tBoW introduces the newest form of wine tasting. Enjoying wine without pulling the cork. Think of it as pre-season. The joy of anticipation. You know, Elvis loved to cuddle. He rarely pulled the cork.

Here are a few wines we look forward to tasting. We are already enjoying them.

BlairReisling12WEB2012 Blair Vineyards Riesling $14: The first of two Blair Vineyards wines we are covering [ed. do not confuse with the Santa Lucia Highlands winery named Blair]. This wine was sent to tBoW by the HouseMouse. The wine is from Blair Vineyards in Pennsylvania. Mr. HM swears this is fine wine. We love the label. We love the story how +HM discovered this wine doing pre-college touring with his oldest child. Mostly we love HM’s enthusiasm for what is taking place in Blair Vineyard. Go Big Ben! Riesling must have high acid to make it palatable. Did the 2011 Blair make it happen? Are the Pennsylvania highlands the new Okanagan Valley only 3500 miles south and east and not at the northern tip of the Sonoran desert? We are excited to try. We have clearance to pull this cork on Turkey Day. This ain’t our first go-round with Blair.

duvelWEBDuvel Golden Belgian Ale $8 (Trader Joes): TJs is back. It has been at least 20 years by our clock since TJs had decent stuff on its shelves. This is a premium if MOR product for beer drinkers. Golden color as advertised on the label. Nice gluey flavor with a frothy head. At $8 it is 40% below what Whole Wallet gets. Where ya been Trader Giotto?

sangiotwinsWEB2011 Bibi Graetz Casamatta Toscana $12 and 2008 La Manella Rosso di Montalcino $15: We can’t wait to try these wines. Consider the pedigree. The Bibi Graetz is the entry level from one our favorite Sangiovese wines, the Testamatta, which goes for $30 when you can find it. The La Manella Rosso is the half-as-costly entry wine for the La Manella Brunello. Bibi Graetz Testamatta needs years to come around then it is beautiful. So you have to be it already aged. Like the 2006. We actually tasted the 2007 upper end La Manella a couple weeks ago and it was not near ready. See our point? This 2008 will be made from younger vines and should be ready to go today. At half the cost. How great is that? Just knowing we have these wines in hand is enough to sleep softly my love.

Here is a wine we have not tasted but we can still enjoy because a trusted wine snob – Mr HouseMouse – opened it. Here is what he would like to share.

sandhi_SRH_pinotnoirWEB2011 Sandhi SRH Pinot Noir $32 (Lincoln Wine 8/13): This offering lives solely off reputation, as it’s crafted by the acclaimed Sashi Moorman, who rose to fame via Stolpman Vineyards. Maybe he’s better suited to sangiovese and syrah [ed. not in combo we hope?!?]. This is a rare SRH Pinot Noir that won’t pummel your tastebuds with overextracted fruit. Too bad. It was lean and peppery, like a red Gruner Veltliner. [ed. hahaha, a red Gruner. Well played HM. Well played.]. Perhaps they were going for a cotes de nuits style. It didn’t work. 2011 wasn’t California’s best, and this is no exception. Save your cheese. No mice.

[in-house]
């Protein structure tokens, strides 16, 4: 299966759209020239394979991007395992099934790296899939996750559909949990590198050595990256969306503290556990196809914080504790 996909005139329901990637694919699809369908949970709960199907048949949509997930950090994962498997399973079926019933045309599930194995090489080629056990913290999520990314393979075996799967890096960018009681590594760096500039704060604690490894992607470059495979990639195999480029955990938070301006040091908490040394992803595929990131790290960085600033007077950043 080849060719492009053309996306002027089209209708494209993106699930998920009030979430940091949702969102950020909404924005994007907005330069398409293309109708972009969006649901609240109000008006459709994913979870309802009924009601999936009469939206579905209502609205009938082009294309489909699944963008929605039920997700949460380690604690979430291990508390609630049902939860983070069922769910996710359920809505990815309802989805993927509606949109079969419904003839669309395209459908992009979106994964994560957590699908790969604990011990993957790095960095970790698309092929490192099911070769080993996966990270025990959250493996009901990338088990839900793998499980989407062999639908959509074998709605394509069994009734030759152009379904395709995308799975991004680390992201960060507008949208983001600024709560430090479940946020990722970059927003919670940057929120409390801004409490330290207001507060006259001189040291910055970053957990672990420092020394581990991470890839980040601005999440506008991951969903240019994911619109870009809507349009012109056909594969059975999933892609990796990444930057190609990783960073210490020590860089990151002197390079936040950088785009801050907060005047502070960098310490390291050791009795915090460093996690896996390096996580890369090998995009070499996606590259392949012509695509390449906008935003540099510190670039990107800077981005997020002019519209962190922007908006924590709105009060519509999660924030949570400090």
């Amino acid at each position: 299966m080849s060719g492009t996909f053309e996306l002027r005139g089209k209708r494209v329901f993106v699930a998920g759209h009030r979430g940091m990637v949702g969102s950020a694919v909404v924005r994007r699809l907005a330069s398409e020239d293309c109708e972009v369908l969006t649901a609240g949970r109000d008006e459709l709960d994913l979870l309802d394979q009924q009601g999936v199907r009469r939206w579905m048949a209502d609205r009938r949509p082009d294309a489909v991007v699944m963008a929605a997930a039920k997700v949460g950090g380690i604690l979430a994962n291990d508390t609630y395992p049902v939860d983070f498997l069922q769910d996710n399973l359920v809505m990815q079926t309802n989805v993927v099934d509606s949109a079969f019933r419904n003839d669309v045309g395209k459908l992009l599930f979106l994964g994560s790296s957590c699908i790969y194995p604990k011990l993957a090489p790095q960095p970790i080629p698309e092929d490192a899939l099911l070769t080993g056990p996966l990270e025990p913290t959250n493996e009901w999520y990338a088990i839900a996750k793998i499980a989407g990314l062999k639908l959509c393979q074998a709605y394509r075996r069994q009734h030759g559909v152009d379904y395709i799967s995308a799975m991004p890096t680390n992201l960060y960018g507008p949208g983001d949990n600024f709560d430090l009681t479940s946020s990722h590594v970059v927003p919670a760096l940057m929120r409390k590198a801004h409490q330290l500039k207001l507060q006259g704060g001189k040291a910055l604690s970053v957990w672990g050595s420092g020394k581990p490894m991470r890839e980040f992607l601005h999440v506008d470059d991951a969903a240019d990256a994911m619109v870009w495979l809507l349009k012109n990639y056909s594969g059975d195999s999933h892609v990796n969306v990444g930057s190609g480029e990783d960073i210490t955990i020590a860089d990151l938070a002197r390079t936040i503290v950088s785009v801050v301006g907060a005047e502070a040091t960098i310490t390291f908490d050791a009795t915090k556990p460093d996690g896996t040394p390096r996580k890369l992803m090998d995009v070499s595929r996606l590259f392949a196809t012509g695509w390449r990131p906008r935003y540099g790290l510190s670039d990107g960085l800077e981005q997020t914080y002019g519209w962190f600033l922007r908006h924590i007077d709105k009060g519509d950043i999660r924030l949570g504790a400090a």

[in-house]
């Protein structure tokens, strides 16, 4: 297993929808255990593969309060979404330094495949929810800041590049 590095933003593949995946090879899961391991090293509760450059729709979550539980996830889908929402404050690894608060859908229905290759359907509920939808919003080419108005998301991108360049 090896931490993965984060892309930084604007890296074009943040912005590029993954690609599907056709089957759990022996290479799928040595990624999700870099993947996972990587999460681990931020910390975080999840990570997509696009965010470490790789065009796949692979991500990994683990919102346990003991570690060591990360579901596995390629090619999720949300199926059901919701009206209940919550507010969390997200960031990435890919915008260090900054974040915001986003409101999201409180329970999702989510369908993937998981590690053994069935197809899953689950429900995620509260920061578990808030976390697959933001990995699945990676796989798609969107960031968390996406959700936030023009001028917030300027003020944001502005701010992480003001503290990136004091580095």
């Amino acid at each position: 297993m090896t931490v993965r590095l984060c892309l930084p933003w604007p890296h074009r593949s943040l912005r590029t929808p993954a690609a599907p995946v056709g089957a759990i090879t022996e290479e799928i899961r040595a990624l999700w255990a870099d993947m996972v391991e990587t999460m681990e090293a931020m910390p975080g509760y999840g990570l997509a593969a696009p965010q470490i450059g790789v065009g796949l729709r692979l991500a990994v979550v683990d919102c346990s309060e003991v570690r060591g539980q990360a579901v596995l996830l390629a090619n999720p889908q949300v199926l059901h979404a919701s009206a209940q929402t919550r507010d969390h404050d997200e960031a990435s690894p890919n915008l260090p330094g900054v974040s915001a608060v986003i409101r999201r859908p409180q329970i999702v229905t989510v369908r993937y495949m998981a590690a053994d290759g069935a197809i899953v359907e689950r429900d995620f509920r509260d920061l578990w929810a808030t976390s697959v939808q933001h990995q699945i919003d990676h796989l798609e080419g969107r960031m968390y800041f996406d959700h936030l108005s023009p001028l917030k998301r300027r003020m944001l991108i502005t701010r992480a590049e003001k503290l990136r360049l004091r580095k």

Major Kong pulls the cork on his government issue (GI) survival kit.

World Series, Halloween and Fall Tastings

SF-pandasWEBMajor League baseball can provide drama on the field like no other professional sports league. None of them. Not one. This year’s events have been nothing short of fabuloso. If you are a Doyers fan you have to be dumbstruck with the dumb luck the Giants are able to manufacture to advance their season into the September, October, uh… November Classic.

El Dean de Los Doyers

El Dean de Los Doyers

How can you not love the PANDAs down the third base line? They are watching the game through the mouths of giant Panda heads. This is fandom in the new millenium. The final round starts this week. You may be sick if it all by now… but we are not… and we will be tuning in.

Long as we are here [ed. hey, everybody here here?] let’s infuse some baseball with wines we have tried. Our guest taster tonight is Vin Scully. Read his revviews out loud while you hold your nose to capture the complete Vinny experience.

gambiaWEB2010 Andrea Faccio Azenda Agricola Villa Giada Gamba di Pernice $19: Piemonte wine that is not Nebbiolo, Barbera, Dolcetto or those other blending grapes used in communities we long to visit north of Barolo. This is Leg Partridge a robust and ancient grape rescued from extinction by the young dude who overhauled the family winery 20 years ago. Ruby red with spice. What does Vinny think?

“Andrea Faccio at the plate. The young Piemontese is a newcomer to fans having toiled for the Gaja farm team in Asti for years. Foul ball up the first ball line out of reach. Asti, of course, is where quite a few notable vingeron found their games. High fly to right field. Puig sets up and makes the catch. Faccio makes a nice spicy red that tastes nothing like Nebbiolo. This grape, we are told, is as goofy as the Dodger right fielder. Wow. Yasiel is refusing to throw the ball back to the infield. We hope to see him again in the Spring.” 13.5%

torrontes07WEB2007 Finca de Domingo Torrontes $11: At seven years this bottle was really pushing it. The color was too golden. Thick and near-oxidative. The announcer who will never retire shared the following.